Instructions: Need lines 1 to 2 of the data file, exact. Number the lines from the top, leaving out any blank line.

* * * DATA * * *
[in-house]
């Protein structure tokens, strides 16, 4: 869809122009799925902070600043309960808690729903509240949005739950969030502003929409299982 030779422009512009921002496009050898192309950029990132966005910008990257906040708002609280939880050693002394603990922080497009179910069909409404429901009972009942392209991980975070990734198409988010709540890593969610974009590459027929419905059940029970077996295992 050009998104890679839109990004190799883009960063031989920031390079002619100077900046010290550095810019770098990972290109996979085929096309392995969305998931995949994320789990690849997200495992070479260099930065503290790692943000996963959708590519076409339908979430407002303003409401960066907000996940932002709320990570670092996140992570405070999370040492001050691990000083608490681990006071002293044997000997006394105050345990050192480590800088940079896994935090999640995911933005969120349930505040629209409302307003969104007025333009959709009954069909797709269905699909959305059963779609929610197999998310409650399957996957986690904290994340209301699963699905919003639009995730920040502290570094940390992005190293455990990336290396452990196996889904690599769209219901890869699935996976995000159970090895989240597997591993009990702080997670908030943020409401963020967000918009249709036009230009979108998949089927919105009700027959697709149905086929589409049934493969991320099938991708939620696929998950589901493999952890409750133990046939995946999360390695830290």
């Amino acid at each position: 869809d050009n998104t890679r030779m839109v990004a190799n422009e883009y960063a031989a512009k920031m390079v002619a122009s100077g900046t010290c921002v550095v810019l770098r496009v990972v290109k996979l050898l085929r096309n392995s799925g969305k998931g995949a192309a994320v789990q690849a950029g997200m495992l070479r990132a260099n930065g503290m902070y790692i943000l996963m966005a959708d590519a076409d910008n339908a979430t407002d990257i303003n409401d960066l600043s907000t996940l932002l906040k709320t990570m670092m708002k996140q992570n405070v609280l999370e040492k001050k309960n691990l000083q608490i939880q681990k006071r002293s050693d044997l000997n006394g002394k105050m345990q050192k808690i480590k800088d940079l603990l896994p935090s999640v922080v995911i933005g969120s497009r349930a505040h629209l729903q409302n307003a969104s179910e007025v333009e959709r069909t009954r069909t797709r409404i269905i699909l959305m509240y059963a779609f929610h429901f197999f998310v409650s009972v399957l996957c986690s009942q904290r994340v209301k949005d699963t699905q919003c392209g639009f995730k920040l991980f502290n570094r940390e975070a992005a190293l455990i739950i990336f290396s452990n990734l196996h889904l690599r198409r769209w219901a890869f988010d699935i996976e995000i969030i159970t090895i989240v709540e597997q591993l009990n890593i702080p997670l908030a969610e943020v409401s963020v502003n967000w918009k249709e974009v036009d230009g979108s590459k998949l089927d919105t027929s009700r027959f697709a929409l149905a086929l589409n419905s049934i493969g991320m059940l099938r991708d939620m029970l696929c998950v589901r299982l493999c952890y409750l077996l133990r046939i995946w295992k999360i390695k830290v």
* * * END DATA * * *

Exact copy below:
[in-house]
């Protein structure tokens, strides 16, 4: 869809122009799925902070600043309960808690729903509240949005739950969030502003929409299982 030779422009512009921002496009050898192309950029990132966005910008990257906040708002609280939880050693002394603990922080497009179910069909409404429901009972009942392209991980975070990734198409988010709540890593969610974009590459027929419905059940029970077996295992 050009998104890679839109990004190799883009960063031989920031390079002619100077900046010290550095810019770098990972290109996979085929096309392995969305998931995949994320789990690849997200495992070479260099930065503290790692943000996963959708590519076409339908979430407002303003409401960066907000996940932002709320990570670092996140992570405070999370040492001050691990000083608490681990006071002293044997000997006394105050345990050192480590800088940079896994935090999640995911933005969120349930505040629209409302307003969104007025333009959709009954069909797709269905699909959305059963779609929610197999998310409650399957996957986690904290994340209301699963699905919003639009995730920040502290570094940390992005190293455990990336290396452990196996889904690599769209219901890869699935996976995000159970090895989240597997591993009990702080997670908030943020409401963020967000918009249709036009230009979108998949089927919105009700027959697709149905086929589409049934493969991320099938991708939620696929998950589901493999952890409750133990046939995946999360390695830290």